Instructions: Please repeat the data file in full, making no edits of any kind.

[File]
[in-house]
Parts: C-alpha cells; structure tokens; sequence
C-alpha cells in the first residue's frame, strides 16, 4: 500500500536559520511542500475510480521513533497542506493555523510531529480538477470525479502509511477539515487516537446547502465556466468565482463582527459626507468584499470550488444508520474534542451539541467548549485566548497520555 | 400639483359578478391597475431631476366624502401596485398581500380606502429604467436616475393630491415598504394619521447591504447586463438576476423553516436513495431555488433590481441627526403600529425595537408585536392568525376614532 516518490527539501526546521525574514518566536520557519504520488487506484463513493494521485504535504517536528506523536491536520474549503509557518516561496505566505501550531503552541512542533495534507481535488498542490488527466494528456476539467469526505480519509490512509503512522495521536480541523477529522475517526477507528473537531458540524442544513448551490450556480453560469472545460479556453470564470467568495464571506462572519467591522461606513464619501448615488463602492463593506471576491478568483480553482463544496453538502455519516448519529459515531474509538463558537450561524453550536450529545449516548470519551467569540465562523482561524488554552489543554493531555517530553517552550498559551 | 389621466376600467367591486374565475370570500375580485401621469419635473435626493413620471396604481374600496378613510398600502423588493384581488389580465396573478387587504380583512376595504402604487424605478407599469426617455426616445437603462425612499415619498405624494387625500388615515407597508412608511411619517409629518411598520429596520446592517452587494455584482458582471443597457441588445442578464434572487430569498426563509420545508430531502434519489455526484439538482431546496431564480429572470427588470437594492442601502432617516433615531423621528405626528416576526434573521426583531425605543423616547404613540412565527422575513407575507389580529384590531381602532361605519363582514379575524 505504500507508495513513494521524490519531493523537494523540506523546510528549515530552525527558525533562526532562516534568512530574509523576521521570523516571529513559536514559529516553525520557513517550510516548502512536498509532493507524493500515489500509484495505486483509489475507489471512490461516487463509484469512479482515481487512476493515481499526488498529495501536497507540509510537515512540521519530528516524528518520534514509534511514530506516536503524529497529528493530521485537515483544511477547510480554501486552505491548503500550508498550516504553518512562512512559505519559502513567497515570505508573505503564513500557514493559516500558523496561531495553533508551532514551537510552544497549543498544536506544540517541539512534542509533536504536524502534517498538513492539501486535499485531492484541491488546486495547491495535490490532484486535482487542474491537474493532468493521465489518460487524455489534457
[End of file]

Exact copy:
[in-house]
Parts: C-alpha cells; structure tokens; sequence
C-alpha cells in the first residue's frame, strides 16, 4: 500500500536559520511542500475510480521513533497542506493555523510531529480538477470525479502509511477539515487516537446547502465556466468565482463582527459626507468584499470550488444508520474534542451539541467548549485566548497520555 | 400639483359578478391597475431631476366624502401596485398581500380606502429604467436616475393630491415598504394619521447591504447586463438576476423553516436513495431555488433590481441627526403600529425595537408585536392568525376614532 516518490527539501526546521525574514518566536520557519504520488487506484463513493494521485504535504517536528506523536491536520474549503509557518516561496505566505501550531503552541512542533495534507481535488498542490488527466494528456476539467469526505480519509490512509503512522495521536480541523477529522475517526477507528473537531458540524442544513448551490450556480453560469472545460479556453470564470467568495464571506462572519467591522461606513464619501448615488463602492463593506471576491478568483480553482463544496453538502455519516448519529459515531474509538463558537450561524453550536450529545449516548470519551467569540465562523482561524488554552489543554493531555517530553517552550498559551 | 389621466376600467367591486374565475370570500375580485401621469419635473435626493413620471396604481374600496378613510398600502423588493384581488389580465396573478387587504380583512376595504402604487424605478407599469426617455426616445437603462425612499415619498405624494387625500388615515407597508412608511411619517409629518411598520429596520446592517452587494455584482458582471443597457441588445442578464434572487430569498426563509420545508430531502434519489455526484439538482431546496431564480429572470427588470437594492442601502432617516433615531423621528405626528416576526434573521426583531425605543423616547404613540412565527422575513407575507389580529384590531381602532361605519363582514379575524 505504500507508495513513494521524490519531493523537494523540506523546510528549515530552525527558525533562526532562516534568512530574509523576521521570523516571529513559536514559529516553525520557513517550510516548502512536498509532493507524493500515489500509484495505486483509489475507489471512490461516487463509484469512479482515481487512476493515481499526488498529495501536497507540509510537515512540521519530528516524528518520534514509534511514530506516536503524529497529528493530521485537515483544511477547510480554501486552505491548503500550508498550516504553518512562512512559505519559502513567497515570505508573505503564513500557514493559516500558523496561531495553533508551532514551537510552544497549543498544536506544540517541539512534542509533536504536524502534517498538513492539501486535499485531492484541491488546486495547491495535490490532484486535482487542474491537474493532468493521465489518460487524455489534457